Knowing how to treat a frozen shoulder first depends on making the correct diagnosis. The familiarity of the term can often lead to over diagnosis. Frozen shoulder is not treated the same as other types of shoulder pain by a physiotherapist, so what sets it apart?
The nature of frozen shoulder pain is different for every patient. It’s commonly a developing pain (sometimes described as gnawing or aching), which is always there and worsens with reaching or stretching movements – such as putting on a coat. The pain is often described as much worse at night with some relief using anti-inflammatory medication. This is due to the inflammatory nature of the condition.
This is where frozen shoulder takes it’s name and it’s possibly the most important feature of the frozen shoulder when making the diagnosis. If the shoulder is progressively becoming more limited in its range of motion it could well be a frozen shoulder. The role of the physiotherapist is to interpret the type of movement restriction to see if this is consistent with the pattern of frozen shoulder. But essentially, you will notice a loss of elevation, external rotation (taking the hand out to the side while keeping your elbow against your side) and the ability to reach your hand behind your back – reaching for your bra strap for example.
There are a number of factors which make the diagnosis more or less likely; age, gender, medical history and general fitness all have a role to play in building up the picture. For example women are more commonly affected, as are those with a history of diabetes. There are a lot of features related to the condition that are still under investigation by researchers, but physiotherapists are trained to recognise clusters of features which can help to make the diagnosis.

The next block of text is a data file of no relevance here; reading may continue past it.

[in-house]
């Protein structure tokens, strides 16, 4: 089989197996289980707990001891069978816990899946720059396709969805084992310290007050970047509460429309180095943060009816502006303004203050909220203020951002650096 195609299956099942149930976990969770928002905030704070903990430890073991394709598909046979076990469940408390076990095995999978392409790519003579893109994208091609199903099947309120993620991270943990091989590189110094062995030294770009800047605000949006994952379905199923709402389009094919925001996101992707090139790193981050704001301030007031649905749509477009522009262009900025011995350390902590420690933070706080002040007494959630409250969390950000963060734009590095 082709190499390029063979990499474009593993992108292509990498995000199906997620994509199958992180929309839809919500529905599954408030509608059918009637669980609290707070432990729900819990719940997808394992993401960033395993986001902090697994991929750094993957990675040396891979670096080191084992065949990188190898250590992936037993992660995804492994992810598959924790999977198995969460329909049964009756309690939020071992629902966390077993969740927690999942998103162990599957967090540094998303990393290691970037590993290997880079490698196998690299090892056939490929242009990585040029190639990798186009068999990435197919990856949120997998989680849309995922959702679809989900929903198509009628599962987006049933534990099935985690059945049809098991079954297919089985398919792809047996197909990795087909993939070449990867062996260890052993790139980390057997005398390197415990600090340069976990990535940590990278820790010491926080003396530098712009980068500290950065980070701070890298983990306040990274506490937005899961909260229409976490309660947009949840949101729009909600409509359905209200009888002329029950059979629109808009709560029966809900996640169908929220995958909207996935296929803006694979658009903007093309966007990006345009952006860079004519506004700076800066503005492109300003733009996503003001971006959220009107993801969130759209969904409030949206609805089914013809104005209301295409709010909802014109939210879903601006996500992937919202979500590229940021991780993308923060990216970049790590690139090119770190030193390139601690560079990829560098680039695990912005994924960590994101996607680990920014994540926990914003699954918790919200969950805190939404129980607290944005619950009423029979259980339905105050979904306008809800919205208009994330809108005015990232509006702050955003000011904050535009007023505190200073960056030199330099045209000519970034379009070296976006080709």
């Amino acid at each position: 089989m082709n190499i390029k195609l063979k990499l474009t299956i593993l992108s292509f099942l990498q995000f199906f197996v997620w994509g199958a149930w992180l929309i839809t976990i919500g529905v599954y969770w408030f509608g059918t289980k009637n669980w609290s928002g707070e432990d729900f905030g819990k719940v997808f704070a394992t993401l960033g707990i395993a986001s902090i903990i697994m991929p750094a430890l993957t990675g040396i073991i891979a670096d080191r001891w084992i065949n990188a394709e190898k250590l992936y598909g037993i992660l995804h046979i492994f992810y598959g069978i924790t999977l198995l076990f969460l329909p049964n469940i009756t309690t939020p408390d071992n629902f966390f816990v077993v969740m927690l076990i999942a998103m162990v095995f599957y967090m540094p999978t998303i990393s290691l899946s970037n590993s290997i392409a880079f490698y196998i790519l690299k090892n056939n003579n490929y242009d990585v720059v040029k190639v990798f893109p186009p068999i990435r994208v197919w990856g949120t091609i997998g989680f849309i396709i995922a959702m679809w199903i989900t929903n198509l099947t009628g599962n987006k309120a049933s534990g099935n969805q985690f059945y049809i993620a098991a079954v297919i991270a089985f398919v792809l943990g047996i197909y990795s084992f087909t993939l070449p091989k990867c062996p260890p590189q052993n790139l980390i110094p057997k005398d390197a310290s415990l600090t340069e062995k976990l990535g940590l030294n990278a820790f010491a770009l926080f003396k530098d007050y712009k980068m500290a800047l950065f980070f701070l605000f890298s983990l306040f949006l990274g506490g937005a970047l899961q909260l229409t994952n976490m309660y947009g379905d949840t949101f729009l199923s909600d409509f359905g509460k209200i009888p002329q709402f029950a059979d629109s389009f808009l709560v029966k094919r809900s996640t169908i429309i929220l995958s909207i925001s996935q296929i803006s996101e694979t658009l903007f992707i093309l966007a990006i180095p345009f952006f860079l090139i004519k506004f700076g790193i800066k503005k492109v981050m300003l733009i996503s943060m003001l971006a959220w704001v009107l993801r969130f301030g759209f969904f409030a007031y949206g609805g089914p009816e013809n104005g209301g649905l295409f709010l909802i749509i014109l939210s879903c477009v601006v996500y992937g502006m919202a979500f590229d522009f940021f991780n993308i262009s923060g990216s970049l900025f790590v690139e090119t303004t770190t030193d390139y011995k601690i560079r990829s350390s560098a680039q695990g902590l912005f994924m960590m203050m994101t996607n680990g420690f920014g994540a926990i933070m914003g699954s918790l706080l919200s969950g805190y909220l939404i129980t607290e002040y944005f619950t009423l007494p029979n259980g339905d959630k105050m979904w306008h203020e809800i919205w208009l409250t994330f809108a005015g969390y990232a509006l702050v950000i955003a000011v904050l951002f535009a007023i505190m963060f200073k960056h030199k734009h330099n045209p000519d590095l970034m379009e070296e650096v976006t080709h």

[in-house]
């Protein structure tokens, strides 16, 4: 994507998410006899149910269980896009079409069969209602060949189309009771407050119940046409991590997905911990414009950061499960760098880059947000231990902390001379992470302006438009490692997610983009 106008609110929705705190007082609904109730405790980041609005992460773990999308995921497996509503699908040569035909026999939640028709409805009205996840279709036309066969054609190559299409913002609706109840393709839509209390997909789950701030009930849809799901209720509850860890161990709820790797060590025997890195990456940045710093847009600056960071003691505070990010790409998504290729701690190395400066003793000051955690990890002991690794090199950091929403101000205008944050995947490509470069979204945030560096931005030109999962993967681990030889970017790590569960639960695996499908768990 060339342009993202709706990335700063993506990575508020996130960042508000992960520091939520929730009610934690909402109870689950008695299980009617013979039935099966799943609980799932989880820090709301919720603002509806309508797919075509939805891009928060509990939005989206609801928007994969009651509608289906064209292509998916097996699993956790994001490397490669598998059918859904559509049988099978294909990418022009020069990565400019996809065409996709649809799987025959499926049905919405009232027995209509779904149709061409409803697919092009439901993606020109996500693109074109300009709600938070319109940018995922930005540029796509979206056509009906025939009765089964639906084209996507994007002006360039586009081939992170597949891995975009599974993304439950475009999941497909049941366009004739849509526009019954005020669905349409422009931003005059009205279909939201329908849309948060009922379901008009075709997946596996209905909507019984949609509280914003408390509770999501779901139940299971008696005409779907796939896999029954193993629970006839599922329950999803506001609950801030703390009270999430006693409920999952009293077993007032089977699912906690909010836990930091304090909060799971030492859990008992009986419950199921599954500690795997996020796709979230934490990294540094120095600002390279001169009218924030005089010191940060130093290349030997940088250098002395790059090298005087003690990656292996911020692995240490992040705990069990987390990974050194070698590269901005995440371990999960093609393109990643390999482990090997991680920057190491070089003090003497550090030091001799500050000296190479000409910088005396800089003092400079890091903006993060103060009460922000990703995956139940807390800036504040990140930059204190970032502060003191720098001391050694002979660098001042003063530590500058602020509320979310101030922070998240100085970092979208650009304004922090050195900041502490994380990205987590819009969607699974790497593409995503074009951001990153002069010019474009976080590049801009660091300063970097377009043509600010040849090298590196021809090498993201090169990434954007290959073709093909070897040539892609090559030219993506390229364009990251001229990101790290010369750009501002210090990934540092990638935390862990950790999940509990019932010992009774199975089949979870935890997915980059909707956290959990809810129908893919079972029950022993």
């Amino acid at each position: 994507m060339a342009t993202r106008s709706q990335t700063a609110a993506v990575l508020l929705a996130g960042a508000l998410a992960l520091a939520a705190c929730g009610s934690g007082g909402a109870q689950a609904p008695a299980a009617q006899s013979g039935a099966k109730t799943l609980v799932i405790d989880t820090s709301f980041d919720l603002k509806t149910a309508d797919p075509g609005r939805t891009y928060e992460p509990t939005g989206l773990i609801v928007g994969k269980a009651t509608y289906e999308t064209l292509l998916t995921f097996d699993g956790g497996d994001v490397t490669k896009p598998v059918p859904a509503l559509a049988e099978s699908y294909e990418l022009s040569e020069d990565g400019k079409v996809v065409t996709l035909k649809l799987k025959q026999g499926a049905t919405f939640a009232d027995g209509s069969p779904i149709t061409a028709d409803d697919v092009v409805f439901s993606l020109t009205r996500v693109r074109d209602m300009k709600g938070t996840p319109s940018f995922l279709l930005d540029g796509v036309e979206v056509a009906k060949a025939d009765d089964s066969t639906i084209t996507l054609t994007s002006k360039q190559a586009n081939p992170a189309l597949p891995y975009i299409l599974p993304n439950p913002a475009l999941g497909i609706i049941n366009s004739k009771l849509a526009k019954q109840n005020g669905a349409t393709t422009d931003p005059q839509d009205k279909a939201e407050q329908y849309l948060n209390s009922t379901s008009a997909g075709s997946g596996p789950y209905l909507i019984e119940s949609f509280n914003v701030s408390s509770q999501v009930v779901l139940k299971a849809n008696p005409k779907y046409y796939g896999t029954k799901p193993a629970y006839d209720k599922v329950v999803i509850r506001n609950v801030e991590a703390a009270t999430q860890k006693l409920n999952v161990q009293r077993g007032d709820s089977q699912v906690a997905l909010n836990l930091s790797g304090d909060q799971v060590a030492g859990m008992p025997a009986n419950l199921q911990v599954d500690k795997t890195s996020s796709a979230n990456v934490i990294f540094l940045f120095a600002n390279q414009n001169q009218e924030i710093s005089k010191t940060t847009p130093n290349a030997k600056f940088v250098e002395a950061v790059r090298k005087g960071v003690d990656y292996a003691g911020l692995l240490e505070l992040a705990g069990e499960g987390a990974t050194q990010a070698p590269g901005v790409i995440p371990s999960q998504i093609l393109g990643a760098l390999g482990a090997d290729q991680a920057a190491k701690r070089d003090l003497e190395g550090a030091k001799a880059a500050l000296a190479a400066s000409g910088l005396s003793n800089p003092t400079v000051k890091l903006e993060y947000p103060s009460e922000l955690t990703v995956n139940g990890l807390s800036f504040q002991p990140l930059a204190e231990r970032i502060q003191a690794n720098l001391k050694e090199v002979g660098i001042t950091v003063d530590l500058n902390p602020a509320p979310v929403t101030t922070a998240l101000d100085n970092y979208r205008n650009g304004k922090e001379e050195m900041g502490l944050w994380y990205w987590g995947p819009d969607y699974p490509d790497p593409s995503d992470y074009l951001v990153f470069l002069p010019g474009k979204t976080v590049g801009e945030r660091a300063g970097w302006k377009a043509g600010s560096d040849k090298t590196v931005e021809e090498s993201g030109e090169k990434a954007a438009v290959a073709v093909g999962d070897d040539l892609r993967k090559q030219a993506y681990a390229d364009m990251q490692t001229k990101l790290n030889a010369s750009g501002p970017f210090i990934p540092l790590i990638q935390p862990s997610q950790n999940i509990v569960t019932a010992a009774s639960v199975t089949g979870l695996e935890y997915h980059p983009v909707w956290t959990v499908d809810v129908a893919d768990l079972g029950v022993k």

The first line of treatment for a frozen shoulder is appropriate pain relief via the GP or pharmacist. This is a very painful condition and having enough pain relief to allow you to sleep and start exercising early can be crucial to a better long term outcome. The next stage is physiotherapy. Physio is dependent upon the level of pain control. I often say to patients you can’t bully a frozen shoulder better with hard stretching in the early stages. The skill is to find the movements you can manage and gradually increase them with physio exercises. Sometimes hands on techniques to give relief from the associated muscle aches and pains can be useful. For example, it’s common to get associated neck pain which may respond to hands on treatment. But the core evidence based treatment is graded and proportionate physio exercises and this shouldn’t be distracted from.
Failure to get the shoulder moving may result in more limited function and stiffness in the later stages when pain has died down.
Your physiotherapist can give you advice about the need for a steroid injection. There is very good evidence that these can be effective especially in the early phases of the condition. They are less effective at later stages but this must be considered on an individual basis. There is also a injection procedure know as hydrodilatation which involves pressure and steroid under imaging guidance. Not everyone can be treated with steroids so other pain relief options can be considered through discussion with your physio or doctor.
Thankfully few cases of frozen shoulder get to this stage if managed well in the early phases. However there are options such a the capsular release procedure that help to get a frozen shoulder moving again and restore function. This is usually a last resort when intensive physiotherapy and strengthening have failed to return a functional range of motion.
I hope you have found this article useful. Please remember that this is not a substitute for a proper medical assessment and individual care advice. If you suspect you have a frozen shoulder please report to your GP or you can book in for a physiotherapy assessment here at our clinic in Crosby Leisure Centre.
Ben Watkins BSc Hons MCSP HCPC
Chartered Physiotherapist – Blundellsands and Crosby Physio
Ben worked as an NHS clinical specialist in shoulders in Yeovil District General Hospital before moving into private practice. He also has a special interest in treating;
- Rotator Cuff Tears
- Shoulder Tendinopathy/Tendonitis
- Shoulder Instability (Dislocations)
- Shoulder Arthritis and Joint Problems
- Nerve Injury
- Chronic Shoulder Pain
- Sporting Shoulder Complaints